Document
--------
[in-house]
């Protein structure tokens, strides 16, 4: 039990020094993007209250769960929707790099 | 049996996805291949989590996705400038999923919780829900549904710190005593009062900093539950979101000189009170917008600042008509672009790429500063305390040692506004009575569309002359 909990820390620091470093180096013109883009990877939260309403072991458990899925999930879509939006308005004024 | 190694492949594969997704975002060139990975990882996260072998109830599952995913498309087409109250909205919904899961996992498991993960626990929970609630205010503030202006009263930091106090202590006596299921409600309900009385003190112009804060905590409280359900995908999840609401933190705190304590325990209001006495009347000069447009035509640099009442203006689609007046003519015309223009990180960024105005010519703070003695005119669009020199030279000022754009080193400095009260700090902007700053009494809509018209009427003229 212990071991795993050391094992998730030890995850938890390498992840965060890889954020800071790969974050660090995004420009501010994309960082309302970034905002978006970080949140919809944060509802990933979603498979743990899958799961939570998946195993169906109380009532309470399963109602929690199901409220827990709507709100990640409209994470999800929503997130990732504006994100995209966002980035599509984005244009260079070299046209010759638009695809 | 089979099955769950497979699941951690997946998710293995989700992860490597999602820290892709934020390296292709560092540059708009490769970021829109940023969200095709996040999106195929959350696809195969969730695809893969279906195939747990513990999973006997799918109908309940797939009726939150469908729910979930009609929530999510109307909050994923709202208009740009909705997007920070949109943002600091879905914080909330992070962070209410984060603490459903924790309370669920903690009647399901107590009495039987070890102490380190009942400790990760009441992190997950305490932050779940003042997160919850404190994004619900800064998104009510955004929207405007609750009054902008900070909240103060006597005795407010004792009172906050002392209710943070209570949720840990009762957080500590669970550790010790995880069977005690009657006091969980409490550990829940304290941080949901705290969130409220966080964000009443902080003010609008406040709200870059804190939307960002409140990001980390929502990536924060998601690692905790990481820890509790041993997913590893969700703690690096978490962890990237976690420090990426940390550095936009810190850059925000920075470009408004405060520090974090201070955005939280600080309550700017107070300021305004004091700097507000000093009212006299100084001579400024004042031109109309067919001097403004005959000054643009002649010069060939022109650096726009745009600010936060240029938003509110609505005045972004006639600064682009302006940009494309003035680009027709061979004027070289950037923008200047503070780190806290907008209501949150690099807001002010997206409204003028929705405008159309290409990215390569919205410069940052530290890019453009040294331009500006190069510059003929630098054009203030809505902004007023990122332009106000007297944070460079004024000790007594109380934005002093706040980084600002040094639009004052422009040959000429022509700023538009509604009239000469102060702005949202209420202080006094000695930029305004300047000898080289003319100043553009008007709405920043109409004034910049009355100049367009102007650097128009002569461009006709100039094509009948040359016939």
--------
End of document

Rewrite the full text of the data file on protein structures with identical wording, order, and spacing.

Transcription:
[in-house]
């Protein structure tokens, strides 16, 4: 039990020094993007209250769960929707790099 | 049996996805291949989590996705400038999923919780829900549904710190005593009062900093539950979101000189009170917008600042008509672009790429500063305390040692506004009575569309002359 909990820390620091470093180096013109883009990877939260309403072991458990899925999930879509939006308005004024 | 190694492949594969997704975002060139990975990882996260072998109830599952995913498309087409109250909205919904899961996992498991993960626990929970609630205010503030202006009263930091106090202590006596299921409600309900009385003190112009804060905590409280359900995908999840609401933190705190304590325990209001006495009347000069447009035509640099009442203006689609007046003519015309223009990180960024105005010519703070003695005119669009020199030279000022754009080193400095009260700090902007700053009494809509018209009427003229 212990071991795993050391094992998730030890995850938890390498992840965060890889954020800071790969974050660090995004420009501010994309960082309302970034905002978006970080949140919809944060509802990933979603498979743990899958799961939570998946195993169906109380009532309470399963109602929690199901409220827990709507709100990640409209994470999800929503997130990732504006994100995209966002980035599509984005244009260079070299046209010759638009695809 | 089979099955769950497979699941951690997946998710293995989700992860490597999602820290892709934020390296292709560092540059708009490769970021829109940023969200095709996040999106195929959350696809195969969730695809893969279906195939747990513990999973006997799918109908309940797939009726939150469908729910979930009609929530999510109307909050994923709202208009740009909705997007920070949109943002600091879905914080909330992070962070209410984060603490459903924790309370669920903690009647399901107590009495039987070890102490380190009942400790990760009441992190997950305490932050779940003042997160919850404190994004619900800064998104009510955004929207405007609750009054902008900070909240103060006597005795407010004792009172906050002392209710943070209570949720840990009762957080500590669970550790010790995880069977005690009657006091969980409490550990829940304290941080949901705290969130409220966080964000009443902080003010609008406040709200870059804190939307960002409140990001980390929502990536924060998601690692905790990481820890509790041993997913590893969700703690690096978490962890990237976690420090990426940390550095936009810190850059925000920075470009408004405060520090974090201070955005939280600080309550700017107070300021305004004091700097507000000093009212006299100084001579400024004042031109109309067919001097403004005959000054643009002649010069060939022109650096726009745009600010936060240029938003509110609505005045972004006639600064682009302006940009494309003035680009027709061979004027070289950037923008200047503070780190806290907008209501949150690099807001002010997206409204003028929705405008159309290409990215390569919205410069940052530290890019453009040294331009500006190069510059003929630098054009203030809505902004007023990122332009106000007297944070460079004024000790007594109380934005002093706040980084600002040094639009004052422009040959000429022509700023538009509604009239000469102060702005949202209420202080006094000695930029305004300047000898080289003319100043553009008007709405920043109409004034910049009355100049367009102007650097128009002569461009006709100039094509009948040359016939």